The following is a guest post from an old friend of this blog who still happens to have his login information. There may be a few more like this in the future. It's kind of a test run.
What makes Martin Bashir's interview of Rob Bell remarkable is that Bell does not come off well in it. And that alone is very un-Rob Bell.
Bell's influence is built on controlled environments. He communicates creatively, and that is to his credit. The Nooma videos are great, at least in terms of production and often in terms of content. His public speaking gigs apparently are not your average sermon (though admittedly, I haven't watched). His books are visually appealing and provocatively titled.
Which brings up this point: as long as Rob Bell is in control of the production, he comes off as intelligent, gentle, and likeable. In a word, he's slick.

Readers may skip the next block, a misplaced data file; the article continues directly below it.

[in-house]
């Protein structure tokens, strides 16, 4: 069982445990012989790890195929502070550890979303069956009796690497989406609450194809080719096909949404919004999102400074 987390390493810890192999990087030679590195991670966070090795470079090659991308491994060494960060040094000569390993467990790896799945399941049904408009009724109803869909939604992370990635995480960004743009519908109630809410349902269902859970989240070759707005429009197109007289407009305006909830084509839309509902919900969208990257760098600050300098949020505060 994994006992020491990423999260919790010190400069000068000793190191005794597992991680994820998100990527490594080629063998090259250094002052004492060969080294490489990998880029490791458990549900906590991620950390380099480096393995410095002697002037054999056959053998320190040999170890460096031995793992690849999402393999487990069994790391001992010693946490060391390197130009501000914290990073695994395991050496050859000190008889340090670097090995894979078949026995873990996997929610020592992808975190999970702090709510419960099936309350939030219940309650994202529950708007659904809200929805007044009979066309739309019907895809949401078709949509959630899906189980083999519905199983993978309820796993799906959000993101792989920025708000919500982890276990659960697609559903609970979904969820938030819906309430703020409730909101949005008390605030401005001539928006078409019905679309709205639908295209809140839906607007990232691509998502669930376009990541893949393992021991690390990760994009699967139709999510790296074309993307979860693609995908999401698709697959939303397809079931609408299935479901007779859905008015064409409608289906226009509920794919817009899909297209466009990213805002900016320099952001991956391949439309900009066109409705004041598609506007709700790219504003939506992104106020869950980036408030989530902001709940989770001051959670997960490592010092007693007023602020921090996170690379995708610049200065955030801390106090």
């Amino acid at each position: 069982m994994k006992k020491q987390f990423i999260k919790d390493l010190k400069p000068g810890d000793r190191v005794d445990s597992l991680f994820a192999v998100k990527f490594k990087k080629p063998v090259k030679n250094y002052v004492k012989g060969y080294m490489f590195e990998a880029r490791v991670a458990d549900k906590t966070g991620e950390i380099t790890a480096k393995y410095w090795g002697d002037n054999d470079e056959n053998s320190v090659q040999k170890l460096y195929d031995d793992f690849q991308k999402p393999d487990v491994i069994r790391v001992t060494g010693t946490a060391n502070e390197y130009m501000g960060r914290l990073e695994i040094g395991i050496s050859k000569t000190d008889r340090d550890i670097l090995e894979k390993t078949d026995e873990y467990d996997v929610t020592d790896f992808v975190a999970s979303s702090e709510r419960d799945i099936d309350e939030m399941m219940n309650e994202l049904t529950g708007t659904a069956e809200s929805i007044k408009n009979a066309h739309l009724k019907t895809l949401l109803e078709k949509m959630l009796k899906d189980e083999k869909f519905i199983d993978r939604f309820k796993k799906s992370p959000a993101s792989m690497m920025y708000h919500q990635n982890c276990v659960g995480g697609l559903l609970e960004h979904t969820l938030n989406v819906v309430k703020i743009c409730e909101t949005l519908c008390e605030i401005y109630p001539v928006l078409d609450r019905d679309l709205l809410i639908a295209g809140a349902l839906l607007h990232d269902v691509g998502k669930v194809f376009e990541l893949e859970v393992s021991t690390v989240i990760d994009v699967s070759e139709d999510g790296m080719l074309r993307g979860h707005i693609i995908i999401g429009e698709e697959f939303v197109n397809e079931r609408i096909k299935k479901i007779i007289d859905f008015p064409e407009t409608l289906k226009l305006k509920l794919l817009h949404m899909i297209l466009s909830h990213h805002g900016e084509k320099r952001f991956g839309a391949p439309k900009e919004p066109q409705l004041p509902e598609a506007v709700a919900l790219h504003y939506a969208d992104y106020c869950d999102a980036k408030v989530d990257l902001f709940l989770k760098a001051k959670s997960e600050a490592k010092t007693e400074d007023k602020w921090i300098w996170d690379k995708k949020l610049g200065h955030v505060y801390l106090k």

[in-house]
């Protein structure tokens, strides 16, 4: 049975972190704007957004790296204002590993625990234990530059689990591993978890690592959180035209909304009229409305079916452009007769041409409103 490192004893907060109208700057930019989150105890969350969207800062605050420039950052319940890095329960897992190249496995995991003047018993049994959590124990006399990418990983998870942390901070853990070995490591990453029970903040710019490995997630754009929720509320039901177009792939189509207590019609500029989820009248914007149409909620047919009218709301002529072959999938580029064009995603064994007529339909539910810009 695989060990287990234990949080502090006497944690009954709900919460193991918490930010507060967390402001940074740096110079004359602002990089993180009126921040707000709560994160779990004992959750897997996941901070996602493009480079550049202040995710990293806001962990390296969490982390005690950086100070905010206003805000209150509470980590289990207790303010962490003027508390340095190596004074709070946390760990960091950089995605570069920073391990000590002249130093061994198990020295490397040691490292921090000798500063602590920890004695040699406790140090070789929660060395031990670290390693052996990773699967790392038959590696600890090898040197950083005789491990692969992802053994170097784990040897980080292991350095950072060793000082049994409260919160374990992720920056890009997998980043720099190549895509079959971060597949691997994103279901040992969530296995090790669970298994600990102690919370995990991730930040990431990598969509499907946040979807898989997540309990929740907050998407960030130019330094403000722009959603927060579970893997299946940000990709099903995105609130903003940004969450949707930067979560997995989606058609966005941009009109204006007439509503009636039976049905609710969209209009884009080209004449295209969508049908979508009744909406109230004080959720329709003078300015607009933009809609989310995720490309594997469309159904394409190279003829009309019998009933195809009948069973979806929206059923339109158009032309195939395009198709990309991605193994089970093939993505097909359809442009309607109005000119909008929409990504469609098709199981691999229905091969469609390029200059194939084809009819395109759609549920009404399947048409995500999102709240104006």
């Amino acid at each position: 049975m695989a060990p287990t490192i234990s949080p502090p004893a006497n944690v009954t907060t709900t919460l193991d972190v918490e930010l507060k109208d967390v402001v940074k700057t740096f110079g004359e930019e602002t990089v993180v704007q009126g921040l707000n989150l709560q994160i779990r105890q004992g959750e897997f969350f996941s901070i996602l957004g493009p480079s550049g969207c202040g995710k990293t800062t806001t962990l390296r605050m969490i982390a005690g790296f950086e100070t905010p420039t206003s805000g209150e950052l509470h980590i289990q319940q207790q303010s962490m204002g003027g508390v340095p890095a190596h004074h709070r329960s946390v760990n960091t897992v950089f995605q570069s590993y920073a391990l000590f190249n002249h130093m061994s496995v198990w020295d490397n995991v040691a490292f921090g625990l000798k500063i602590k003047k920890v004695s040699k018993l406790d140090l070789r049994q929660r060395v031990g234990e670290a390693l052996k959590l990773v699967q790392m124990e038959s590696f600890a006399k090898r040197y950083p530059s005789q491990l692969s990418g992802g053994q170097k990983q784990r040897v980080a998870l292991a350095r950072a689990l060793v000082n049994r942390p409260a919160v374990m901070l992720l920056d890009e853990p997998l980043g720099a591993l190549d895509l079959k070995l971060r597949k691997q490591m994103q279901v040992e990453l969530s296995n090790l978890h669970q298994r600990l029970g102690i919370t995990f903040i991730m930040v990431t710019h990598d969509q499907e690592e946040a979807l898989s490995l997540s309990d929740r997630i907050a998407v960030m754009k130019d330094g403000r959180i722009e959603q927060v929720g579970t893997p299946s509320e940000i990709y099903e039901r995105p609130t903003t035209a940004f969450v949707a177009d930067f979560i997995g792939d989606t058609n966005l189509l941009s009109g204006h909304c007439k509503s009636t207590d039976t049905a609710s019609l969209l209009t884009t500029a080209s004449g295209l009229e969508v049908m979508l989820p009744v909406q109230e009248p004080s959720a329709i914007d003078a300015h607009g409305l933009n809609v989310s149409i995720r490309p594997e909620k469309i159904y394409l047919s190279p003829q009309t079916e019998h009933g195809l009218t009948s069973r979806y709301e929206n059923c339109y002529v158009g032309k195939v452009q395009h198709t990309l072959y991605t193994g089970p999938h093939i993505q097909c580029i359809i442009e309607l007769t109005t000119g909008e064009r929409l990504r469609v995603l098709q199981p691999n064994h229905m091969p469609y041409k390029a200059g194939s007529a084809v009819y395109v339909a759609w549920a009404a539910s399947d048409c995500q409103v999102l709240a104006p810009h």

But then he goes on msnbc and Martin Bashir isn't buying it. That's not unique: plenty of us haven't been buying it for awhile. What is unique is that Bashir has the chance to ask pointed questions (not just weigh in on his blog, like the rest of us), and Bell looks positively uncomfortable. He is inarticulate. He talks in non-sensical (not merely paradoxical) circles. Bashir pushes, Bell tries to respond, and Bashir essentially says, "You haven't really responded at all. You've dodged my question, and as an interviewer, it's my job to get you to answer the question." But he simply cannot do it.
By the end, Bell looks like he got ambushed. I really wonder if he had any idea what was coming.
Here Rob Bell is forced to answer the hard-yet-oh-so-simple questions in an environment that he cannot control, and he is no longer winsome at all. He is confused and confusing.
And when a non-Christian sits across a table from you and asks you three times in a row on a nationally syndicated television program if it matters what you do with Jesus and you fail to give a clear answer, you frankly ought to be ashamed.